City to gather project input on day of parade

October 25, 2004|by DAVE McMILLION

CHARLES TOWN, W.Va. - Holiday cheer won't be the only thing in the air during the annual Charles Town Christmas parade this year.

How about a little revitalization discussion to go with your celebration?

Taking advantage of the estimated 3,000 people that typically come downtown for the parade, Charles Town officials will hold a meeting at City Hall on the proposal to redevelop an old commercial area along North Street.

The meeting will be held Dec. 4 at 10 a.m., just before the parade gets started around 11 a.m., Charles Town City Council member Matt Ward said.


At the meeting, officials from the Urban Land Institute will give their final recommendations on the project.

Urban Land Institute officials were among a group of experts in the area last week to review the plan. After spending 24 hours studying the proposal, the experts made a number of suggestions, such as increasing the amount of housing downtown and convincing Jefferson Memorial Hospital not to move out of Ranson.

The suggestions were made to help increase the chances of success for a proposal to redevelop an approximately 100-acre area that includes empty buildings, a 7-acre parking lot, a reservoir and an old scrap yard and former granaries.

Charles Town and Ranson, W.Va., officials believe the old commercial area can be an ideal place to attract new businesses such as high-tech companies and retail and entertainment-based businesses.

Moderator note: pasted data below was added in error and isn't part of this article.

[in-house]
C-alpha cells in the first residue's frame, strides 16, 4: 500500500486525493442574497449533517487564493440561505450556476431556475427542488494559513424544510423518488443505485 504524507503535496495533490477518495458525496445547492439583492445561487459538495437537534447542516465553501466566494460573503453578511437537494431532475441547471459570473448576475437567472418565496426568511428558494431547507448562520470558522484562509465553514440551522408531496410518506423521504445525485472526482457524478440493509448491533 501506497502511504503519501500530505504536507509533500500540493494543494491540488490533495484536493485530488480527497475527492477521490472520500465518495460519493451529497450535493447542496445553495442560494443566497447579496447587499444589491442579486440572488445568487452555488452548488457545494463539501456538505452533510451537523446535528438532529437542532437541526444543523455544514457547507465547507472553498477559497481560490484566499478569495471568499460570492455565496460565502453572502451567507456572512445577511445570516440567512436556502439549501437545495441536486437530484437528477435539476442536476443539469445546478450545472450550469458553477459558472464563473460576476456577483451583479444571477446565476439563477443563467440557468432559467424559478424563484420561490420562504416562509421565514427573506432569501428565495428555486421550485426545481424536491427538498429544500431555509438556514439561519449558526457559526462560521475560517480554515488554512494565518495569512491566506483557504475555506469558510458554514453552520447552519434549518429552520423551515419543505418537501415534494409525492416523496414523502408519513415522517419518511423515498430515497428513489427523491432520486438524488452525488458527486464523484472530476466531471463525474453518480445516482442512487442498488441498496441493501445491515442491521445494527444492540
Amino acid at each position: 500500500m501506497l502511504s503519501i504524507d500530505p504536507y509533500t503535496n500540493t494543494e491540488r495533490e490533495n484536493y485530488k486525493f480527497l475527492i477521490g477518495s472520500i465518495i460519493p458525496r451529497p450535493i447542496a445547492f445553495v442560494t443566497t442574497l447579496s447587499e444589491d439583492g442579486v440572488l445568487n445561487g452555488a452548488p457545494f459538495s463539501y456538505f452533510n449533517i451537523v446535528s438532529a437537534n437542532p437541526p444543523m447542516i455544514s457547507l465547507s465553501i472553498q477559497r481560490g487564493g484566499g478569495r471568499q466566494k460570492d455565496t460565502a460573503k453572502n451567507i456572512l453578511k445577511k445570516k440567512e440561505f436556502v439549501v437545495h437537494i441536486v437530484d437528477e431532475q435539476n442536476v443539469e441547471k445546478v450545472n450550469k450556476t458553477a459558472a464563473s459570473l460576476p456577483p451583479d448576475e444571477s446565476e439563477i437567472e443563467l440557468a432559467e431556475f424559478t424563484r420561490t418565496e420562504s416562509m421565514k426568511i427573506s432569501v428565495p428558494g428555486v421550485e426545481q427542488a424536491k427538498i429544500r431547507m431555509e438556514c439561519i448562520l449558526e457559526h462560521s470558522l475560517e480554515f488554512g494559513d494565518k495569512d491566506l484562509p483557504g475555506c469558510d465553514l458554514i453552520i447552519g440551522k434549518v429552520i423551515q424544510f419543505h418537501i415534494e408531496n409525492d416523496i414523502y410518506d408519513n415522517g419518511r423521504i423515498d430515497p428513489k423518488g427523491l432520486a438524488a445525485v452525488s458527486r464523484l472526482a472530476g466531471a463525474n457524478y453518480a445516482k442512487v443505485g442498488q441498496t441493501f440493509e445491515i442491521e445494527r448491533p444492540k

Local officials said they wanted to hold their meeting with Urban Land Institute officials before the Christmas parade to give local residents a chance to learn more about the project.

After the Dec. 4 meeting, work will start on a plan to recruit new businesses into the redevelopment area, Ward said Sunday.

Charles Town Mayor Randy Hilton said Sunday the local development community has shown a "positive response" to what can happen in the project area. Hilton declined to elaborate on any ways he thinks the revitalization might proceed, saying he wants to hear thoughts from the public first.

"I'm just excited about the ideas. Who knows where we will end up," Hilton said.

Redevelopment of old commercial areas has been considered in other communities and sometimes referred to as "brownfields," which are sites that once were productive but have been abandoned and not redeveloped because of the real or imagined fear of environmental contamination.

Ward said last Tuesday that an environmental assessment of the local properties has either shown no pollution problems or minor ones.

The cities of Charles Town and Ranson received $250,000 in federal funding to start planning the redevelopment project. This summer, another $145,000 was obtained for environmental assessment work and a proposal is pending in Congress to award $750,000 to the project to prepare the old commercial areas for new business, Ward said.

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